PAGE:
MATHEMATICAL STRUCTURE OF IDENTITY

2. Altered Scrutiny

The thread by which symmetry and identity are bound together is altered scrutiny. This unifying notion captures our intuition about the visual. When applied beyond geometric figures to physical systems the phrase is meant as metaphor.

An altered scrutiny of the system means that the observer moves to another frame of reference to record his measurements. To this new reference frame he takes with him his entire ensemble of instrumentation - as if they were, indeed, a part of the observer's body. By altered scrutiny is meant the action that puts the observer into position to make his new measurements. It excludes the act of measurement itself - the scrutiny. The latter can change the state of the system. The former cannot.

Figure 1. Observer's altered scrutiny transforms the state.

The prototypical change in reference frame is a physical rotation of the observer's coordinates. Figure 1 schematizes the idea. The system's state is portrayed as a function in some descriptive space in which a representative vector is ρ. To each ρ corresponds an amplitude ‹ρ|n› which measures the strength of the state at the point ρ. In the figure the function ‹ρ|n› is the pyramid whose projection we see.

The key feature of the altered scrutiny illustrated in Figure 1 is this: that corresponding to the action of altering scrutiny there is an operator G whose effect is to produce from the state observed originally, |n›, a new state G|n›. The new state, G|n›, is called the transformed state.

We have called what G produces when it acts on |n› a 'state'. This proclaims a notion about reality: that altering ones perspective on a system cannot change its intrinsic nature. We see the same system, but in some other state. Its appearance is altered. By appearance is meant the results of measurement.

Thus whatever represents a physical system has the mathematical property that its states constitute an invariant vector space for the group of all altered scrutinies. From a state of the system an altered scrutiny can only produce another state of the same system. We don't alter the system by looking at it. That is the significance of calling G|n› a 'state'.

Mathematical theory allows other possibilities6. Not all vector spaces are invariant to group elements. So our notion about reality imposes a mathematical constraint.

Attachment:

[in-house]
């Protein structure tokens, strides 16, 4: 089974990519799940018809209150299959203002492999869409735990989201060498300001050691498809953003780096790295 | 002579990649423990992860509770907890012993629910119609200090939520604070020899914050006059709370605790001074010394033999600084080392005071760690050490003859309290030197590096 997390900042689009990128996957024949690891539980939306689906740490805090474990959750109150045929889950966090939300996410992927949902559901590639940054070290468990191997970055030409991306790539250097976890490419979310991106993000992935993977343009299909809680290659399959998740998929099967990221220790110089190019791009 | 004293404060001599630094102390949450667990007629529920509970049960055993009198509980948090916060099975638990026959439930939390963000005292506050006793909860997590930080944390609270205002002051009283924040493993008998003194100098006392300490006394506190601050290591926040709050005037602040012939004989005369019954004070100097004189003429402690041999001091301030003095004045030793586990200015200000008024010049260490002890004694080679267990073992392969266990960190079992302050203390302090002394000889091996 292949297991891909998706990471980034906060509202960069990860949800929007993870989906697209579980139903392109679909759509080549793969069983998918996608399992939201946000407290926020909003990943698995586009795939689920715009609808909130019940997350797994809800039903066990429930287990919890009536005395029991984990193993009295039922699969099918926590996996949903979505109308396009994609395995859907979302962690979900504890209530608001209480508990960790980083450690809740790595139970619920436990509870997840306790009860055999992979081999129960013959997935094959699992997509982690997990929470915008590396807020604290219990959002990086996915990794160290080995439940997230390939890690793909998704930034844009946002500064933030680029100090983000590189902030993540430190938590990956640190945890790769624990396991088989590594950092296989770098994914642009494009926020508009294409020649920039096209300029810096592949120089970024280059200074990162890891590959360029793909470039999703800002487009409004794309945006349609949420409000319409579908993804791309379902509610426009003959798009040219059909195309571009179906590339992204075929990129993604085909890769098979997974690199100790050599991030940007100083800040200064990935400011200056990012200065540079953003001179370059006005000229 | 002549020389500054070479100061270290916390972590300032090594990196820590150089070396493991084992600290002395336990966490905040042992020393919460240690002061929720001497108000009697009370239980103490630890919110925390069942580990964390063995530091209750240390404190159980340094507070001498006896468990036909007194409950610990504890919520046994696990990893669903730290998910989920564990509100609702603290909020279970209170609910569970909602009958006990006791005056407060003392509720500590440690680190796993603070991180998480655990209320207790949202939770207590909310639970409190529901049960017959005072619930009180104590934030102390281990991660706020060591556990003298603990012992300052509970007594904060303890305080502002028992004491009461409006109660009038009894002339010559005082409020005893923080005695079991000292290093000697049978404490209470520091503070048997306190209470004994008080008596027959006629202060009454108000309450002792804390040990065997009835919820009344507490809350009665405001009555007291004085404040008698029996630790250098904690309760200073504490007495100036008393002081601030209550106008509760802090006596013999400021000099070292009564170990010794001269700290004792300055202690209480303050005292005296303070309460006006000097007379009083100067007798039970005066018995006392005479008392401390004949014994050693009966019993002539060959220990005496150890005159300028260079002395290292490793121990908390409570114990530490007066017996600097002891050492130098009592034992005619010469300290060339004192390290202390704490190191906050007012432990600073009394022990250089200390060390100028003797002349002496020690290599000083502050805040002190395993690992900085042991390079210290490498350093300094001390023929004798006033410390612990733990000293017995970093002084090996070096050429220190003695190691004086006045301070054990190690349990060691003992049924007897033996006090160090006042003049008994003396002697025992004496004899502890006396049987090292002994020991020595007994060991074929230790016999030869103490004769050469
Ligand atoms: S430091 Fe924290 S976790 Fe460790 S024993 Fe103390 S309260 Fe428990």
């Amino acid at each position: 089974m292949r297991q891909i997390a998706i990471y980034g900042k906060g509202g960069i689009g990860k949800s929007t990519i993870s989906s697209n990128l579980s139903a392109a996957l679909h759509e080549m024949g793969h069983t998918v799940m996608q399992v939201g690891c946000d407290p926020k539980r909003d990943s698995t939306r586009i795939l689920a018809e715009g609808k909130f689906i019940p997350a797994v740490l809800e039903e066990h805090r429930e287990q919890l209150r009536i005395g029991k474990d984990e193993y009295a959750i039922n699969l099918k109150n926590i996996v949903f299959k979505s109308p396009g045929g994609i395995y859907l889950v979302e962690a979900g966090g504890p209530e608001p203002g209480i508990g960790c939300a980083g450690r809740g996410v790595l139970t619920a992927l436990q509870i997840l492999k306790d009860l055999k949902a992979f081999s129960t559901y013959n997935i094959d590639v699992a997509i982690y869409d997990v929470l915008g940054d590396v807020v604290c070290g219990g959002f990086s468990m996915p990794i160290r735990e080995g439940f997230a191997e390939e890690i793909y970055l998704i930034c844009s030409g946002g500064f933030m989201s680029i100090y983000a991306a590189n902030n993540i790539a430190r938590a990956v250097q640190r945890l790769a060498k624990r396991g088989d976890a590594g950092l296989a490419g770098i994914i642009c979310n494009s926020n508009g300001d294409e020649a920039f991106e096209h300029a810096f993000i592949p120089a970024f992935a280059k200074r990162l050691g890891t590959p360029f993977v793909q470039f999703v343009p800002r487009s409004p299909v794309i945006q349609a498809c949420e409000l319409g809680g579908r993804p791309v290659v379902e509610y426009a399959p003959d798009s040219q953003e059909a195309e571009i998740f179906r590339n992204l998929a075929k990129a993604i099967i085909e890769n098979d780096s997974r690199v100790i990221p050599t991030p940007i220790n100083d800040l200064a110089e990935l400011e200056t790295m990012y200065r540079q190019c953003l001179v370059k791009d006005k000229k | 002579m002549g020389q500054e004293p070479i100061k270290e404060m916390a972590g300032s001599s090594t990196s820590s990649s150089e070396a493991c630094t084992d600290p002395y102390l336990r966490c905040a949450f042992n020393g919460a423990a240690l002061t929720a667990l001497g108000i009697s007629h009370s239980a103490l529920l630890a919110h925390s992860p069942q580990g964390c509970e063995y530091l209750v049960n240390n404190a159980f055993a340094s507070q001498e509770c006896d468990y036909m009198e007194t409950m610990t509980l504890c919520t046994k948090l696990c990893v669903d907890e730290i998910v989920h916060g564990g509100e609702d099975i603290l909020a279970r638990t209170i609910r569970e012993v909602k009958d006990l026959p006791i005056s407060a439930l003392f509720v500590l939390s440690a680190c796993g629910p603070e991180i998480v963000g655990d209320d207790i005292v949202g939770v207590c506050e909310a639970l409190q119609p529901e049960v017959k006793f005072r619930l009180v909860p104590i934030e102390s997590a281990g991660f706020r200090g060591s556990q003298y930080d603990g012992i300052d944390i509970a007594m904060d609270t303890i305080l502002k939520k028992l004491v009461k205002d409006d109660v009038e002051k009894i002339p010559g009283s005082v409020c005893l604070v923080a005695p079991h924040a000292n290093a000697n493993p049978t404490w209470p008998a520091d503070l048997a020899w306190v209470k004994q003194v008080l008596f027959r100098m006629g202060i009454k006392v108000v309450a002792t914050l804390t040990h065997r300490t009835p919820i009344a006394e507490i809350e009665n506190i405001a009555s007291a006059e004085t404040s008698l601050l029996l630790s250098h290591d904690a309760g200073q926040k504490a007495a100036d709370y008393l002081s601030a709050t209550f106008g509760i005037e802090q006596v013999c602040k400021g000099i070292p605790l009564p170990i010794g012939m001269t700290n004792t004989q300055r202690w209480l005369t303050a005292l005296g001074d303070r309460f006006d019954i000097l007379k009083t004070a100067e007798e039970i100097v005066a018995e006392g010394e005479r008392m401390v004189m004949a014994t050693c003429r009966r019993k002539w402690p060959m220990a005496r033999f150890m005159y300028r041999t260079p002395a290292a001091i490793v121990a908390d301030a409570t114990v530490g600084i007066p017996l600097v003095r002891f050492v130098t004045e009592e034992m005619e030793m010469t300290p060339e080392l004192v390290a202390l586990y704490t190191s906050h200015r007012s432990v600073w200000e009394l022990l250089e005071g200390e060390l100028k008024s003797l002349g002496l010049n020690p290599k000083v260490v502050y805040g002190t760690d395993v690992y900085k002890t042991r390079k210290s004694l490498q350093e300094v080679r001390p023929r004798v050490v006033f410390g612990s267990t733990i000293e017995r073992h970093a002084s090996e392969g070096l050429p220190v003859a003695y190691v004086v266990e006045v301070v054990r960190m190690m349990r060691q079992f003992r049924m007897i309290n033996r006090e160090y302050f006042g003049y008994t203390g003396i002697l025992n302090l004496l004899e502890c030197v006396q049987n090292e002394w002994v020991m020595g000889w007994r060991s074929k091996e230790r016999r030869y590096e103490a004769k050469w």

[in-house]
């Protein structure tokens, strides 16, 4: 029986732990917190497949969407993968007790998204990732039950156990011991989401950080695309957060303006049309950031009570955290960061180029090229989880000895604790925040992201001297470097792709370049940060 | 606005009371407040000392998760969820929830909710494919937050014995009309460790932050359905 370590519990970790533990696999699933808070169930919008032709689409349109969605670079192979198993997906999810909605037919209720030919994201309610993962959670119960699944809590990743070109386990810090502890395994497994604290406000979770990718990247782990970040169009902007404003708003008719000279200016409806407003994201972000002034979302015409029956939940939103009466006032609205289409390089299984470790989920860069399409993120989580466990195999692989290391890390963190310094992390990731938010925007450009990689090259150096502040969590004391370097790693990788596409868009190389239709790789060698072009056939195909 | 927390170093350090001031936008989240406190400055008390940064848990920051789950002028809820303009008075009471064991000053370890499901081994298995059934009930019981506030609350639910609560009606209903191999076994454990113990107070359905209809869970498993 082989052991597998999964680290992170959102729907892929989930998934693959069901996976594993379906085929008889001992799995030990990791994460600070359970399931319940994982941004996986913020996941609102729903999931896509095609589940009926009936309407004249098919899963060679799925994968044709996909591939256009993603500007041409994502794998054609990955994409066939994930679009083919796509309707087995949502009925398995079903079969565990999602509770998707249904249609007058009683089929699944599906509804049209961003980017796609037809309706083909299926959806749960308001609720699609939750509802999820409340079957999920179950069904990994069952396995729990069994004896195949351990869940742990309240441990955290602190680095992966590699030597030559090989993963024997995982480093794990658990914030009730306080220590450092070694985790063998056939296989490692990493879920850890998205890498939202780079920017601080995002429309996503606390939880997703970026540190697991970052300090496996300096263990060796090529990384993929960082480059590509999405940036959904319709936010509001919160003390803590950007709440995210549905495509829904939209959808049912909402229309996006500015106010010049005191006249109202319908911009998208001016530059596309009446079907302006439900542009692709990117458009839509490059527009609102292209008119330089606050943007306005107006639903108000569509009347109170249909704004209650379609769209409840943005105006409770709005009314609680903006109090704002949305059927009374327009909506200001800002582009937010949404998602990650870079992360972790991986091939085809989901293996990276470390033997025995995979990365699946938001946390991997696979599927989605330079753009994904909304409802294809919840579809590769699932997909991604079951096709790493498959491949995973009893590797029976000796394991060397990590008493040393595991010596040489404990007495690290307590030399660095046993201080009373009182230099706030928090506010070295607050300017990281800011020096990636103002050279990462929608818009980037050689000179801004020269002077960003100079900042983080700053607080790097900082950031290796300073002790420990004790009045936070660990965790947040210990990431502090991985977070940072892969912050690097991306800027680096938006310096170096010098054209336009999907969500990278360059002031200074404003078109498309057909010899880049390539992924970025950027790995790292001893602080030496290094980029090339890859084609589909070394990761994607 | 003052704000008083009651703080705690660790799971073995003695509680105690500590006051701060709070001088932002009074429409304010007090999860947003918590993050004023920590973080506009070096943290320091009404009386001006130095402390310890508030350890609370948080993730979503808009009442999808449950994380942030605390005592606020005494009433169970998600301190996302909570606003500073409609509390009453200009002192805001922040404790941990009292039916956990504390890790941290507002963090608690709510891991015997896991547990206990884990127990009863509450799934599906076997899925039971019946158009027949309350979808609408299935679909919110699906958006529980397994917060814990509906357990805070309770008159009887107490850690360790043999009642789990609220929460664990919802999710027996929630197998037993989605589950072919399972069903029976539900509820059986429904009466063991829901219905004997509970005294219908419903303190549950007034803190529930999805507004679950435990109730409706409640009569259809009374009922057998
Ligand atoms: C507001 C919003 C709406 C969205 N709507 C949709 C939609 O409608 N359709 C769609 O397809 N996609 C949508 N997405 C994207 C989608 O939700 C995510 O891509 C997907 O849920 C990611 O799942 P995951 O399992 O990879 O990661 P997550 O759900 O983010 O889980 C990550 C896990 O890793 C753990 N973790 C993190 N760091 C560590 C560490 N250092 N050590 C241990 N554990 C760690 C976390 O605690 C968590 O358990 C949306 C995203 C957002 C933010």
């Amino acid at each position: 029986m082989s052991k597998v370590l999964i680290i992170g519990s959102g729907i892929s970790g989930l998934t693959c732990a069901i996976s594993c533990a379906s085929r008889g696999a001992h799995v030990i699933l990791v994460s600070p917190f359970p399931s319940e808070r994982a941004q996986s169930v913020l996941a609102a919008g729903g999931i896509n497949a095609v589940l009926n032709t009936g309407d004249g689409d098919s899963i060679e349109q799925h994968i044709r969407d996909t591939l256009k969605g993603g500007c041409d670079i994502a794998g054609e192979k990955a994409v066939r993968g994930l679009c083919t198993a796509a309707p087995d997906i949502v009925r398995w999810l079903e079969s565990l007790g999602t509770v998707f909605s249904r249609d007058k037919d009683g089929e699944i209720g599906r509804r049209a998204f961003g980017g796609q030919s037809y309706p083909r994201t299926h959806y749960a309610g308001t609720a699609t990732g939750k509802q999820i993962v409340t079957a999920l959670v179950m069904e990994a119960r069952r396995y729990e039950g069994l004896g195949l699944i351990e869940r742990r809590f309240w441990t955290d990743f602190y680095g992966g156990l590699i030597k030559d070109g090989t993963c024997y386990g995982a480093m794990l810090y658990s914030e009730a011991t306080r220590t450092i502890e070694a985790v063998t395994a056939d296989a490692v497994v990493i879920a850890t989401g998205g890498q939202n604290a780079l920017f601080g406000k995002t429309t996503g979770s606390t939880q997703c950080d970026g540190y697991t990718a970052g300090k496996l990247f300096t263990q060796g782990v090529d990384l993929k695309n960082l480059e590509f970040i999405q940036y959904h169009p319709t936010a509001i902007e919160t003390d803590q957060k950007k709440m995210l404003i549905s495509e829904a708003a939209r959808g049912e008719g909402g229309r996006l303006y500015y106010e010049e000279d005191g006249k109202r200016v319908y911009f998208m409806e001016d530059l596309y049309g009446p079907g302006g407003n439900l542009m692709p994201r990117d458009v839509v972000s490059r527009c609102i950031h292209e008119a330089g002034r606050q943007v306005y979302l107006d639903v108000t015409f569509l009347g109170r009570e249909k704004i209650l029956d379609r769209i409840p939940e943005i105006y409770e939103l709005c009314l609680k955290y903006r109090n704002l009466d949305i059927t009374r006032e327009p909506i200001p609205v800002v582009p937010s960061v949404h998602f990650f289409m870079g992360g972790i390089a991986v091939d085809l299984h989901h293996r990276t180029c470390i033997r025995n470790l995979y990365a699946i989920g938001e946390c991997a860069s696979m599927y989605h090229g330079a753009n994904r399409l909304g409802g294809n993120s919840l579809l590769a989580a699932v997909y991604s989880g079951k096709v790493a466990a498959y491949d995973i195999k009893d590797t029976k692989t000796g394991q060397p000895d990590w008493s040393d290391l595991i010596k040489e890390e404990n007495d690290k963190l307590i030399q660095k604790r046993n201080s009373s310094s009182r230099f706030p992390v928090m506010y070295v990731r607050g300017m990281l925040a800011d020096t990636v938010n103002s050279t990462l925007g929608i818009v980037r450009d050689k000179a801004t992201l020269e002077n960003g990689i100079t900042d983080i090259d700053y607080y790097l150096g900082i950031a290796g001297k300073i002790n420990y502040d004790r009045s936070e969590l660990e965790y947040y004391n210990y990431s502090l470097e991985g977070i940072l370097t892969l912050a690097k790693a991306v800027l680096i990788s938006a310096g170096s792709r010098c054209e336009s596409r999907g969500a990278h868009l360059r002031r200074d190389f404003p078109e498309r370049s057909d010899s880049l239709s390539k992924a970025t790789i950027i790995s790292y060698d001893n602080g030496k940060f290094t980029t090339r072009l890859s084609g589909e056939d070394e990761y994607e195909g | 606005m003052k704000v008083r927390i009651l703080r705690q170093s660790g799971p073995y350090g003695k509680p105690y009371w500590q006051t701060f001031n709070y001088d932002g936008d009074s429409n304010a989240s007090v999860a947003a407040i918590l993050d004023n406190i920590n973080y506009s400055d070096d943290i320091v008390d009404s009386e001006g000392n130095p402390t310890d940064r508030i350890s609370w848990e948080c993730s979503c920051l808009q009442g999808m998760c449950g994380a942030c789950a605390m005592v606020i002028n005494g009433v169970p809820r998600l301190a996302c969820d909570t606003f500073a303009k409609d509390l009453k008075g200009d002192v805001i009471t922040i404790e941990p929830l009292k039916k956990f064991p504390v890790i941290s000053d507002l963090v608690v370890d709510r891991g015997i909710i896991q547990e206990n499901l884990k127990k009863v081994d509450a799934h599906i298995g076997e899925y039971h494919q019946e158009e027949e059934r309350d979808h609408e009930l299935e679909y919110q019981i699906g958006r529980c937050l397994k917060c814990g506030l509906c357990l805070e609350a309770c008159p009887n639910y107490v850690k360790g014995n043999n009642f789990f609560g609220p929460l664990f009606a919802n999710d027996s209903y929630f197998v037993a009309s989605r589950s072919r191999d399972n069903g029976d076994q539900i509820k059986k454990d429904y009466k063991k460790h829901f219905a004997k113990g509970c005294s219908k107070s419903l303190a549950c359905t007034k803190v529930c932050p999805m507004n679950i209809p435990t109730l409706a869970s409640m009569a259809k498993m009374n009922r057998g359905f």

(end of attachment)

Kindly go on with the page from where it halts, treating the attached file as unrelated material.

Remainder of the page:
We may enumerate altered scrutinies by subscripts. The gth altered scrutiny is Gg. The figure shows one of the altered scrutinies belonging to the continuous group, SO(2). In that case we can use θ for g. The altered scrutiny displayed is Gg = Gθ or G(θ).

That altered scrutinies fall into groups follows from meaning. They conform to the defining properties of a group.

Their law of combination is simply sequential action. Two alterations in scrutiny performed one after the other is written in product form, GbGa where the order means Ga is done first.

Closure is guaranteed because two alterations in scrutiny performed sequentially amounts itself to an altered scrutiny. The observer reorients himself and then, without taking measurements, does so again. He could just as well do it in one step.

Associativity obtains simply because there is no meaning to inserting parentheses among a product of altered scrutinies. They are simply a series of sequential actions.

Inverses all exist. Simply undo the alteration in scrutiny.

And the identity element is the 'do nothing' action. Don't alter scrutiny.

Thus altered scrutinies can always be grouped.

Altered scrutinies are simply physical metaphor for transformations which produce a mapping of the states of the system onto themselves. In this generality it is not easily conceivable how an observer might physically execute many altered scrutinies. Inversion is an example. It may not be physically executable but it is conceptually executable: replace position variables by minus themselves. The observer alters his description of the system. That is his altered scrutiny.

3. The System Remains Inviolate

Altered scrutiny actions have nothing to do with the system. They have only to do with the observer. The observer changes his perspective. He uses the same measuring instruments to make his measurements, but from a different perspective.

In texts on group theory the distinction is made between the passive view and the active one7. They differ only in labeling. Aside from this they are mathematically equivalent. They are not equivalent philosophically!

What is traditionally called the passive view is shown at the left of Figure 1. The observer moves. The system is left inviolate.

The active view is described as altering the physical system under inspection8. That is how one might interpret the right side of Figure 1. It is an interpretation we deliberately avoid. The right side of Figure 1 results - not from altering the system - but from altering the observer. The system's appearance is altered - but its integrity remains untouched. It is transformed but always left undisturbed.

However, the equivalence of the views mathematically assures us that in the use of group theory to describe a physical system we may always ascribe the transformation to a change in the observer's perspective. An example is the particle exchange transformation. It may be entirely reinterpreted as a relabeling of particles by the observer9. In this view the exchange is not of particles but of labels.

Continue to 4. Descriptive space

© m chester, August 1999, Occidental, CA